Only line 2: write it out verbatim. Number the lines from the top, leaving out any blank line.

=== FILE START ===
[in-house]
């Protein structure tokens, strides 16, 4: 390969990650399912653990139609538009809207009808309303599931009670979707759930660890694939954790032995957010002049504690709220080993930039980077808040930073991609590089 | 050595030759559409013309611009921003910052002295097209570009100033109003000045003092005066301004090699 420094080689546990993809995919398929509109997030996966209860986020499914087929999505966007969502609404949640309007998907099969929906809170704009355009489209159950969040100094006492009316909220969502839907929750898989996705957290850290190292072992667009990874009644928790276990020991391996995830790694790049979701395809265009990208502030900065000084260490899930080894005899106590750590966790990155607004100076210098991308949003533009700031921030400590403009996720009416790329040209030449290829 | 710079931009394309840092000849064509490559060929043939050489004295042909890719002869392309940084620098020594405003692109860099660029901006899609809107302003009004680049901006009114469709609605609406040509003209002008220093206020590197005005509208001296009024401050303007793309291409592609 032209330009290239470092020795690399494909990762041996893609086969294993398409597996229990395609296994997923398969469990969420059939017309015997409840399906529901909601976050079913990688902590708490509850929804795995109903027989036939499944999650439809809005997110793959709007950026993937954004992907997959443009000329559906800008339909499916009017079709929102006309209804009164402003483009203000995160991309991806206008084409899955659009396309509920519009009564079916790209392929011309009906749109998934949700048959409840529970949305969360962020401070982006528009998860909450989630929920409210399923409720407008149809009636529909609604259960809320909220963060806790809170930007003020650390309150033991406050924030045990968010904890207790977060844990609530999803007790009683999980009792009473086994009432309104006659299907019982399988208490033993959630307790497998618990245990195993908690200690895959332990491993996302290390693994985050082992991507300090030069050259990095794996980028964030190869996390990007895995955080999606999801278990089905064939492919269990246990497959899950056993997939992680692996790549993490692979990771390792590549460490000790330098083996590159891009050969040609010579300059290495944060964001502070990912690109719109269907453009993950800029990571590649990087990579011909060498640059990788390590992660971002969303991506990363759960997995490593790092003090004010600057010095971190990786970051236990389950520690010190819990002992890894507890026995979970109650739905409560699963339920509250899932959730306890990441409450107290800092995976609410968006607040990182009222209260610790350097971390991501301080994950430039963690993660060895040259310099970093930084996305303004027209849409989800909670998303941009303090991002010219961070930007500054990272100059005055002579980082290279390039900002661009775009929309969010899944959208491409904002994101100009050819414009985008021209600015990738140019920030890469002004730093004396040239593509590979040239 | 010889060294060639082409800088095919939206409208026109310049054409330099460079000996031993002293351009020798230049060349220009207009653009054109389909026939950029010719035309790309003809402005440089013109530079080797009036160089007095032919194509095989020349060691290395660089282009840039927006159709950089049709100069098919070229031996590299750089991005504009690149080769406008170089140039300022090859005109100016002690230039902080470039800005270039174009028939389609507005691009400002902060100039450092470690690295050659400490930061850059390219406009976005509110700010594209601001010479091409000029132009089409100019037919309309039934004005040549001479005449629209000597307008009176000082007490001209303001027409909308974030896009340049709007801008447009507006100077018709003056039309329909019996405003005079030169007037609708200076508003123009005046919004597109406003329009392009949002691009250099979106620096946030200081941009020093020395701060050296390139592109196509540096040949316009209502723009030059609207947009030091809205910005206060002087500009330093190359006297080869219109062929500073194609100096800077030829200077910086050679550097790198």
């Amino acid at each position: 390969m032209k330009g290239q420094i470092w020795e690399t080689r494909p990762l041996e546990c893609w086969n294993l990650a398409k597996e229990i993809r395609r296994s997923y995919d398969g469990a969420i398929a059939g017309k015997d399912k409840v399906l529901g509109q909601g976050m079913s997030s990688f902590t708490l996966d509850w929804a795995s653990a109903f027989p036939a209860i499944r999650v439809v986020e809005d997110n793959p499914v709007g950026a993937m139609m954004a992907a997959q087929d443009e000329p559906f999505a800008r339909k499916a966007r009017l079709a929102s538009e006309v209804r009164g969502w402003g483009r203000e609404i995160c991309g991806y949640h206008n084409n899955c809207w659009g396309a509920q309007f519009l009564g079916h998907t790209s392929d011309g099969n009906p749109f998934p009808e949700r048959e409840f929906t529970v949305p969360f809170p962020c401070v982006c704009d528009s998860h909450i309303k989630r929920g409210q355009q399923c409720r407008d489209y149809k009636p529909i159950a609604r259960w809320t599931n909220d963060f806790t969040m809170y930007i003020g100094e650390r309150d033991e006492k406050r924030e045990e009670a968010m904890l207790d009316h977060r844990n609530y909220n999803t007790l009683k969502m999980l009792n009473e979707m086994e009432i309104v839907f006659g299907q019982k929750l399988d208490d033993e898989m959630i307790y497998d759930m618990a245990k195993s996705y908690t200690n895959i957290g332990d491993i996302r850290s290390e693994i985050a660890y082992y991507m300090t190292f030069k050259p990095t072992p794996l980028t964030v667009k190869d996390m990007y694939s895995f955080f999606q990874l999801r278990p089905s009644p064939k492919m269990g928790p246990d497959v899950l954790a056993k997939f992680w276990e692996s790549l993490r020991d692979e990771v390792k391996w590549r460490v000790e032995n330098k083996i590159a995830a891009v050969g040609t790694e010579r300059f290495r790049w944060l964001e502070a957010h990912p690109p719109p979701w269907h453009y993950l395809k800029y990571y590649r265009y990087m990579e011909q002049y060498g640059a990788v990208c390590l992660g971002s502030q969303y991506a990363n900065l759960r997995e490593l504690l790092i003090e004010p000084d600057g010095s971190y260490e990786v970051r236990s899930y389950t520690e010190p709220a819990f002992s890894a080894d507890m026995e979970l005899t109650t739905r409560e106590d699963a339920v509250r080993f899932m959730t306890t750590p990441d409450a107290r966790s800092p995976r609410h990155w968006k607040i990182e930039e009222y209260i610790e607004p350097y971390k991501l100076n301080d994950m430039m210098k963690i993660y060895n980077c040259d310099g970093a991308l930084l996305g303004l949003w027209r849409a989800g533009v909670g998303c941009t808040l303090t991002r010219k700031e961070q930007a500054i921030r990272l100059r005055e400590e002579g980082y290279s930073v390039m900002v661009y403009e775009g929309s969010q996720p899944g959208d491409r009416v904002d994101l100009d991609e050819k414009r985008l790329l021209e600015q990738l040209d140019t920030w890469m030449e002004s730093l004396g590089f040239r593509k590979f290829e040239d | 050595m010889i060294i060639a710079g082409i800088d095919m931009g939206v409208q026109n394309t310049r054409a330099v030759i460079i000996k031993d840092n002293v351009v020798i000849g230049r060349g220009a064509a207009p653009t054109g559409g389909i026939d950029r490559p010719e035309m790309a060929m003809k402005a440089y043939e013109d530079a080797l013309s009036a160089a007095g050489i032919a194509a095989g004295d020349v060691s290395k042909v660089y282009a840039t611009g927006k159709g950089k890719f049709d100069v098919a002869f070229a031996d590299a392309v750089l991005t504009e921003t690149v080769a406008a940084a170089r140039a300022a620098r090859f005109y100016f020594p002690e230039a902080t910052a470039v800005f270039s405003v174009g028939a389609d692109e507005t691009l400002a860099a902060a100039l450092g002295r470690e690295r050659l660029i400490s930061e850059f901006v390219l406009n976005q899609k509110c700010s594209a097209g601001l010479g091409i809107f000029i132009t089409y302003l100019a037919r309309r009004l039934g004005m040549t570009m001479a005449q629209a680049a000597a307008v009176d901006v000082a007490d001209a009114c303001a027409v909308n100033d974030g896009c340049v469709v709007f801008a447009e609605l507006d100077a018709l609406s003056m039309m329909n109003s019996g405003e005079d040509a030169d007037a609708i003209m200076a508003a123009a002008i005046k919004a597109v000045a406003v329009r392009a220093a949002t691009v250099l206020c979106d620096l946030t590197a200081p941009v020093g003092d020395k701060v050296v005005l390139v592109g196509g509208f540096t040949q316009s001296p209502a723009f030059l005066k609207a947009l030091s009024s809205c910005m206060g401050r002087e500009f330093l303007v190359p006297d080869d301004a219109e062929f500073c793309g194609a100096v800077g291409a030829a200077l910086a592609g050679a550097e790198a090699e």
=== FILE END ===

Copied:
């Protein structure tokens, strides 16, 4: 390969990650399912653990139609538009809207009808309303599931009670979707759930660890694939954790032995957010002049504690709220080993930039980077808040930073991609590089 | 050595030759559409013309611009921003910052002295097209570009100033109003000045003092005066301004090699 420094080689546990993809995919398929509109997030996966209860986020499914087929999505966007969502609404949640309007998907099969929906809170704009355009489209159950969040100094006492009316909220969502839907929750898989996705957290850290190292072992667009990874009644928790276990020991391996995830790694790049979701395809265009990208502030900065000084260490899930080894005899106590750590966790990155607004100076210098991308949003533009700031921030400590403009996720009416790329040209030449290829 | 710079931009394309840092000849064509490559060929043939050489004295042909890719002869392309940084620098020594405003692109860099660029901006899609809107302003009004680049901006009114469709609605609406040509003209002008220093206020590197005005509208001296009024401050303007793309291409592609 032209330009290239470092020795690399494909990762041996893609086969294993398409597996229990395609296994997923398969469990969420059939017309015997409840399906529901909601976050079913990688902590708490509850929804795995109903027989036939499944999650439809809005997110793959709007950026993937954004992907997959443009000329559906800008339909499916009017079709929102006309209804009164402003483009203000995160991309991806206008084409899955659009396309509920519009009564079916790209392929011309009906749109998934949700048959409840529970949305969360962020401070982006528009998860909450989630929920409210399923409720407008149809009636529909609604259960809320909220963060806790809170930007003020650390309150033991406050924030045990968010904890207790977060844990609530999803007790009683999980009792009473086994009432309104006659299907019982399988208490033993959630307790497998618990245990195993908690200690895959332990491993996302290390693994985050082992991507300090030069050259990095794996980028964030190869996390990007895995955080999606999801278990089905064939492919269990246990497959899950056993997939992680692996790549993490692979990771390792590549460490000790330098083996590159891009050969040609010579300059290495944060964001502070990912690109719109269907453009993950800029990571590649990087990579011909060498640059990788390590992660971002969303991506990363759960997995490593790092003090004010600057010095971190990786970051236990389950520690010190819990002992890894507890026995979970109650739905409560699963339920509250899932959730306890990441409450107290800092995976609410968006607040990182009222209260610790350097971390991501301080994950430039963690993660060895040259310099970093930084996305303004027209849409989800909670998303941009303090991002010219961070930007500054990272100059005055002579980082290279390039900002661009775009929309969010899944959208491409904002994101100009050819414009985008021209600015990738140019920030890469002004730093004396040239593509590979040239 | 010889060294060639082409800088095919939206409208026109310049054409330099460079000996031993002293351009020798230049060349220009207009653009054109389909026939950029010719035309790309003809402005440089013109530079080797009036160089007095032919194509095989020349060691290395660089282009840039927006159709950089049709100069098919070229031996590299750089991005504009690149080769406008170089140039300022090859005109100016002690230039902080470039800005270039174009028939389609507005691009400002902060100039450092470690690295050659400490930061850059390219406009976005509110700010594209601001010479091409000029132009089409100019037919309309039934004005040549001479005449629209000597307008009176000082007490001209303001027409909308974030896009340049709007801008447009507006100077018709003056039309329909019996405003005079030169007037609708200076508003123009005046919004597109406003329009392009949002691009250099979106620096946030200081941009020093020395701060050296390139592109196509540096040949316009209502723009030059609207947009030091809205910005206060002087500009330093190359006297080869219109062929500073194609100096800077030829200077910086050679550097790198």